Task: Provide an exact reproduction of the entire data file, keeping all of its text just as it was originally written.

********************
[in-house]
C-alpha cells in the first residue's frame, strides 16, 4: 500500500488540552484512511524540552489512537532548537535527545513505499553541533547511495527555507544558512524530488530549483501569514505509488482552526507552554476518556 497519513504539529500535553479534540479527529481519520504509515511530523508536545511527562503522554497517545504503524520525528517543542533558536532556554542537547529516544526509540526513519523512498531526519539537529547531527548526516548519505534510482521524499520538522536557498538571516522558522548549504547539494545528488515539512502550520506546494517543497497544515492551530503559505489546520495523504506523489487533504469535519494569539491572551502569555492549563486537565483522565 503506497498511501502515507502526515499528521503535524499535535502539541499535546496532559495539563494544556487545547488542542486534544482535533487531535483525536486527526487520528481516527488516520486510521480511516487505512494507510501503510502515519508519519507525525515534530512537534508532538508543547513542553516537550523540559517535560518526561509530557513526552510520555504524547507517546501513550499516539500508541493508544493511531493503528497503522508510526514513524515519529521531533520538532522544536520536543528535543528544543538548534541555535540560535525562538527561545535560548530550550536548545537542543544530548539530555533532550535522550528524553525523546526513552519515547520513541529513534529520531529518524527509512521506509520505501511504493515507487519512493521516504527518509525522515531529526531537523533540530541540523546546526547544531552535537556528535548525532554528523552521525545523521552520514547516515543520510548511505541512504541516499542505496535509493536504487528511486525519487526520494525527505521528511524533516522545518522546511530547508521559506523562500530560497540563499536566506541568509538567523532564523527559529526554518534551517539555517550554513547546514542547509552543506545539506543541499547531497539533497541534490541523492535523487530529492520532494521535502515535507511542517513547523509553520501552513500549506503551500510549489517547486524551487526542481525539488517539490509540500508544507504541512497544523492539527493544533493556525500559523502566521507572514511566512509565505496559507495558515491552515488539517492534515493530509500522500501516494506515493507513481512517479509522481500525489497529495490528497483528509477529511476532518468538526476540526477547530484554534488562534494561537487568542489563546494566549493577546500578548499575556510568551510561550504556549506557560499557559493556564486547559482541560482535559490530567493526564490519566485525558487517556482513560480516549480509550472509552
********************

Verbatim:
[in-house]
C-alpha cells in the first residue's frame, strides 16, 4: 500500500488540552484512511524540552489512537532548537535527545513505499553541533547511495527555507544558512524530488530549483501569514505509488482552526507552554476518556 497519513504539529500535553479534540479527529481519520504509515511530523508536545511527562503522554497517545504503524520525528517543542533558536532556554542537547529516544526509540526513519523512498531526519539537529547531527548526516548519505534510482521524499520538522536557498538571516522558522548549504547539494545528488515539512502550520506546494517543497497544515492551530503559505489546520495523504506523489487533504469535519494569539491572551502569555492549563486537565483522565 503506497498511501502515507502526515499528521503535524499535535502539541499535546496532559495539563494544556487545547488542542486534544482535533487531535483525536486527526487520528481516527488516520486510521480511516487505512494507510501503510502515519508519519507525525515534530512537534508532538508543547513542553516537550523540559517535560518526561509530557513526552510520555504524547507517546501513550499516539500508541493508544493511531493503528497503522508510526514513524515519529521531533520538532522544536520536543528535543528544543538548534541555535540560535525562538527561545535560548530550550536548545537542543544530548539530555533532550535522550528524553525523546526513552519515547520513541529513534529520531529518524527509512521506509520505501511504493515507487519512493521516504527518509525522515531529526531537523533540530541540523546546526547544531552535537556528535548525532554528523552521525545523521552520514547516515543520510548511505541512504541516499542505496535509493536504487528511486525519487526520494525527505521528511524533516522545518522546511530547508521559506523562500530560497540563499536566506541568509538567523532564523527559529526554518534551517539555517550554513547546514542547509552543506545539506543541499547531497539533497541534490541523492535523487530529492520532494521535502515535507511542517513547523509553520501552513500549506503551500510549489517547486524551487526542481525539488517539490509540500508544507504541512497544523492539527493544533493556525500559523502566521507572514511566512509565505496559507495558515491552515488539517492534515493530509500522500501516494506515493507513481512517479509522481500525489497529495490528497483528509477529511476532518468538526476540526477547530484554534488562534494561537487568542489563546494566549493577546500578548499575556510568551510561550504556549506557560499557559493556564486547559482541560482535559490530567493526564490519566485525558487517556482513560480516549480509550472509552